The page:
Outside of the publisher (supply), and advertiser (demand), there are three other links in the chain that that makes the auction process work:

  1. Supply (or Sell) Side Platforms (SSPs): Tech that manages ad inventory, such as Google AdX, OpenX, Pubmatic, etc.
  2. Demand Side Platforms (DSPs): Advertiser technology that sets parameters (e.g. audience demographics) to automate bidding on ad inventory
  3. Ad Exchange: The marketplace where SSPs and DSPs meet to conduct auctions

Suppliers build technology to connect publishers to SSPs —  and that technology creates value by managing these technical connections (uptime), lowering barriers for publisher entry (user experience), and/or optimizing configurations to earn the highest amount for a given inventory (integrated content + ads design).


In this Agency Holding Map by Eskimi,  industry world, notice how companies generally work directly with the Advertisers, and then feed into Demand Side Partners (DSPs) or Private Marketplace (PMP) deals

Key Takeaway #3: Learn the interplay between the key metrics CPM, RPM, & RPS to track performance

CPM = revenue earned from 1,000 impressions of one viewable ad slot;

RPM = revenue earned from all viewable ad slots per 1,000 pageviews;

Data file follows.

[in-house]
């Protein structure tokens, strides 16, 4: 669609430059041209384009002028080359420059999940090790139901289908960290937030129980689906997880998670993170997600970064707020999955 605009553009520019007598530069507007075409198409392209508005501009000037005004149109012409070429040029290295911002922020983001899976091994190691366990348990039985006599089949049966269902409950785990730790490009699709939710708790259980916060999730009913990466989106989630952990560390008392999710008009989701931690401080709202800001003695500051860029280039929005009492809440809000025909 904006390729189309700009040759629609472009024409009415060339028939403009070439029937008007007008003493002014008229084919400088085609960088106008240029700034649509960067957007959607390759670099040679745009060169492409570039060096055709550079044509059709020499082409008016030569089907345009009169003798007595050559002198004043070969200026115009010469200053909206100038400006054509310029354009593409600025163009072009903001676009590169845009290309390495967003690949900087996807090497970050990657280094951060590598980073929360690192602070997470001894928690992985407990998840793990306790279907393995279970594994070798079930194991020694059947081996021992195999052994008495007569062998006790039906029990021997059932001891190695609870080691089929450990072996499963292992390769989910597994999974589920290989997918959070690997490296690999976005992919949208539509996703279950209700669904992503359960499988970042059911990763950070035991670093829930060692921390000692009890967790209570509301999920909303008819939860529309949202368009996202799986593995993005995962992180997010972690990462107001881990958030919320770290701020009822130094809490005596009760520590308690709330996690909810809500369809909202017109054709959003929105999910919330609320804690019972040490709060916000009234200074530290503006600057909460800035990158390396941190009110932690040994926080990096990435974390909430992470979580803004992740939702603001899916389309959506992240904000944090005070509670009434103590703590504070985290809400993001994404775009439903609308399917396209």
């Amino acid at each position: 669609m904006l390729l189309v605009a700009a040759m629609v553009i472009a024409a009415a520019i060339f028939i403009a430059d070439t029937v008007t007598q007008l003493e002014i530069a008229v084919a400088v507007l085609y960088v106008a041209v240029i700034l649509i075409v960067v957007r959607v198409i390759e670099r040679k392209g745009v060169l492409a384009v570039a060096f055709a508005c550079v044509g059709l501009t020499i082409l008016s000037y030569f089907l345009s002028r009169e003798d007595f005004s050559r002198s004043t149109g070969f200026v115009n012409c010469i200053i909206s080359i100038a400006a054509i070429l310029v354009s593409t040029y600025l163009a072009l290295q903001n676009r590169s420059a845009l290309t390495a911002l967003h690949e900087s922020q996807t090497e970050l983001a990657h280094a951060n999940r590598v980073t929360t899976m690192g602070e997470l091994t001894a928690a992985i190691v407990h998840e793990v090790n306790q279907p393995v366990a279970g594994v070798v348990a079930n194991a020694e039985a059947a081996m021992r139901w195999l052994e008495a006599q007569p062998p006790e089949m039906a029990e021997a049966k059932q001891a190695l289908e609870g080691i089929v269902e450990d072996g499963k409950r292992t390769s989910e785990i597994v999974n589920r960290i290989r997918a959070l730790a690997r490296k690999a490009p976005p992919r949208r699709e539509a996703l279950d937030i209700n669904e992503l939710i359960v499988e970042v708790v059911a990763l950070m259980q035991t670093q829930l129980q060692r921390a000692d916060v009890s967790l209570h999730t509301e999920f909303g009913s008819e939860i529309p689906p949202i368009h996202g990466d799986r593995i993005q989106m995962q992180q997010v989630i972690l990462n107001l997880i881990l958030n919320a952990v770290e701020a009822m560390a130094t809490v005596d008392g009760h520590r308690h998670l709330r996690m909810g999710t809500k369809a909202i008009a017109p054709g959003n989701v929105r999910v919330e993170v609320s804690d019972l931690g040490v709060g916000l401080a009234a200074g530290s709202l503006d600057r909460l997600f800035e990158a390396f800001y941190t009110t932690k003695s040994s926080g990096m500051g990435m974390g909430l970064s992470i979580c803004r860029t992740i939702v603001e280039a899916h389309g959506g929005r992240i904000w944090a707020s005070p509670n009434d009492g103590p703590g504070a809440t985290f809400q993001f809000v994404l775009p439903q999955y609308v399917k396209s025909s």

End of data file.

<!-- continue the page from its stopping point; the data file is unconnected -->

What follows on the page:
RPS = revenue from all viewable ad slots per 1,000 sessions. 


Hand drawing illustrating the interplay between CPM, RPM, and RPS

You can learn more about what it is publishers are doing to manipulate CPM, RPM, RPS, and other programmatic advertising metrics in this article: Engineering Analysis: How Programmatic Advertising Companies Affect Publisher Revenue, but for fun let's do a brain teaser —>

You see on your site that CPMs are down while RPS remains up;

what should you do?


    • Well, likely pageviews are up as well. This would be one way for it to be true that individual advertising slots are earning less while total earnings for each visit to the site continues to climb.
    • More pageviews are generally good for publishers, so ¡Yay!, but also check ad density and bounce rate. Could be that there are too many ads on the page, or that slideshow-like content experiences need a refresh. 



Gross Ad Revenue

Ad revenue earned before revenue share/fees

NB: publishers never / rarely see this number

You can back into this calculation:
[Net Revenue] / [1 - rev share %]

Net Ad Revenue

Money earned by the publisher after all revenue share/fees are deducted

For Organic / flat-fee providers:
[Gross Revenue] - [Fee]


Cost per thousand impressions; the amount an advertiser is spending to purchase 1,000 ad impressions on a given site

Total [Net ad slot revenue / impressions] * [1,000]